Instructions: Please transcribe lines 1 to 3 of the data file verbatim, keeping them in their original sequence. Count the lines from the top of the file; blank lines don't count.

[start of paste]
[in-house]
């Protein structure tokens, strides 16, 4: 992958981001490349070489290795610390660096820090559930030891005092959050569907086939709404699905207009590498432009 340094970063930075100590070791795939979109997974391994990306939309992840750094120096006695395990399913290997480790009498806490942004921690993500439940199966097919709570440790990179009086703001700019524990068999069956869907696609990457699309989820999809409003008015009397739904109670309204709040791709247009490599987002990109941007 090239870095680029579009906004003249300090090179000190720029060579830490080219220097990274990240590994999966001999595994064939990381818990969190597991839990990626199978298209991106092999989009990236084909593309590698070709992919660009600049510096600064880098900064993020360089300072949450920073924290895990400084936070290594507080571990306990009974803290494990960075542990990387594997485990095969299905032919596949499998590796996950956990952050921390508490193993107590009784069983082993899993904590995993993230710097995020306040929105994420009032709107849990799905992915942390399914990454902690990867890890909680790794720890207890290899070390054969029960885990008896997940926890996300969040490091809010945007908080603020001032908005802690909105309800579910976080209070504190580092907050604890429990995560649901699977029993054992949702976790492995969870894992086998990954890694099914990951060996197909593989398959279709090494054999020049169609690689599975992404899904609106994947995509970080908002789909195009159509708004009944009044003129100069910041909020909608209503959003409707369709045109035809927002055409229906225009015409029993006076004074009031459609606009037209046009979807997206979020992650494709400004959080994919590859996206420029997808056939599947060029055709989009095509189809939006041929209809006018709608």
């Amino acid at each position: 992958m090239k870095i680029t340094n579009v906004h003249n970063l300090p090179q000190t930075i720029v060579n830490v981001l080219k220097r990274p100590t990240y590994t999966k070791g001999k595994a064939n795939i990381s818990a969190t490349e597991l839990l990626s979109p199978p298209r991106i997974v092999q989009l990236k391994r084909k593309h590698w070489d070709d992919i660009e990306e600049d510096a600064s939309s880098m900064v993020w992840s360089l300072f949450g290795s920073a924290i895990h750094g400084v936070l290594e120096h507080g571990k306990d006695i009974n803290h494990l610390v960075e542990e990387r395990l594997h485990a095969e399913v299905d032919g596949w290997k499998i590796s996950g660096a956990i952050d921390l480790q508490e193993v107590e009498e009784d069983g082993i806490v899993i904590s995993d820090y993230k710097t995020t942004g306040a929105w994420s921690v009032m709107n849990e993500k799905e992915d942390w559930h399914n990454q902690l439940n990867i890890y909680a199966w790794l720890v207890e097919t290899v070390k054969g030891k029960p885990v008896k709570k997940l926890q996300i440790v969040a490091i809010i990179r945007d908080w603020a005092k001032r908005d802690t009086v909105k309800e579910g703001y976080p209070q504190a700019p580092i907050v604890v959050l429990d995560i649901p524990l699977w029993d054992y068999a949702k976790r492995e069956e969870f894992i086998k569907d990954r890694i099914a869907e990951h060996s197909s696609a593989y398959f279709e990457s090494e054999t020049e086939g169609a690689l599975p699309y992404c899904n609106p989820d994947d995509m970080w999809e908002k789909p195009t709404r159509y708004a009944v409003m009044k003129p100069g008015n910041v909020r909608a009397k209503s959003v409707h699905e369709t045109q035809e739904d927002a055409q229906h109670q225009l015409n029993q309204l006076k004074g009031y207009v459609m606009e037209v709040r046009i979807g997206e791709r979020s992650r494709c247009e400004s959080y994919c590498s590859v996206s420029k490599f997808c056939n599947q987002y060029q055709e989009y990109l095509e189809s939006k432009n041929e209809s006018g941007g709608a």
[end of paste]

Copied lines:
[in-house]
């Protein structure tokens, strides 16, 4: 992958981001490349070489290795610390660096820090559930030891005092959050569907086939709404699905207009590498432009 340094970063930075100590070791795939979109997974391994990306939309992840750094120096006695395990399913290997480790009498806490942004921690993500439940199966097919709570440790990179009086703001700019524990068999069956869907696609990457699309989820999809409003008015009397739904109670309204709040791709247009490599987002990109941007 090239870095680029579009906004003249300090090179000190720029060579830490080219220097990274990240590994999966001999595994064939990381818990969190597991839990990626199978298209991106092999989009990236084909593309590698070709992919660009600049510096600064880098900064993020360089300072949450920073924290895990400084936070290594507080571990306990009974803290494990960075542990990387594997485990095969299905032919596949499998590796996950956990952050921390508490193993107590009784069983082993899993904590995993993230710097995020306040929105994420009032709107849990799905992915942390399914990454902690990867890890909680790794720890207890290899070390054969029960885990008896997940926890996300969040490091809010945007908080603020001032908005802690909105309800579910976080209070504190580092907050604890429990995560649901699977029993054992949702976790492995969870894992086998990954890694099914990951060996197909593989398959279709090494054999020049169609690689599975992404899904609106994947995509970080908002789909195009159509708004009944009044003129100069910041909020909608209503959003409707369709045109035809927002055409229906225009015409029993006076004074009031459609606009037209046009979807997206979020992650494709400004959080994919590859996206420029997808056939599947060029055709989009095509189809939006041929209809006018709608």
């Amino acid at each position: 992958m090239k870095i680029t340094n579009v906004h003249n970063l300090p090179q000190t930075i720029v060579n830490v981001l080219k220097r990274p100590t990240y590994t999966k070791g001999k595994a064939n795939i990381s818990a969190t490349e597991l839990l990626s979109p199978p298209r991106i997974v092999q989009l990236k391994r084909k593309h590698w070489d070709d992919i660009e990306e600049d510096a600064s939309s880098m900064v993020w992840s360089l300072f949450g290795s920073a924290i895990h750094g400084v936070l290594e120096h507080g571990k306990d006695i009974n803290h494990l610390v960075e542990e990387r395990l594997h485990a095969e399913v299905d032919g596949w290997k499998i590796s996950g660096a956990i952050d921390l480790q508490e193993v107590e009498e009784d069983g082993i806490v899993i904590s995993d820090y993230k710097t995020t942004g306040a929105w994420s921690v009032m709107n849990e993500k799905e992915d942390w559930h399914n990454q902690l439940n990867i890890y909680a199966w790794l720890v207890e097919t290899v070390k054969g030891k029960p885990v008896k709570k997940l926890q996300i440790v969040a490091i809010i990179r945007d908080w603020a005092k001032r908005d802690t009086v909105k309800e579910g703001y976080p209070q504190a700019p580092i907050v604890v959050l429990d995560i649901p524990l699977w029993d054992y068999a949702k976790r492995e069956e969870f894992i086998k569907d990954r890694i099914a869907e990951h060996s197909s696609a593989y398959f279709e990457s090494e054999t020049e086939g169609a690689l599975p699309y992404c899904n609106p989820d994947d995509m970080w999809e908002k789909p195009t709404r159509y708004a009944v409003m009044k003129p100069g008015n910041v909020r909608a009397k209503s959003v409707h699905e369709t045109q035809e739904d927002a055409q229906h109670q225009l015409n029993q309204l006076k004074g009031y207009v459609m606009e037209v709040r046009i979807g997206e791709r979020s992650r494709c247009e400004s959080y994919c590498s590859v996206s420029k490599f997808c056939n599947q987002y060029q055709e989009y990109l095509e189809s939006k432009n041929e209809s006018g941007g709608a």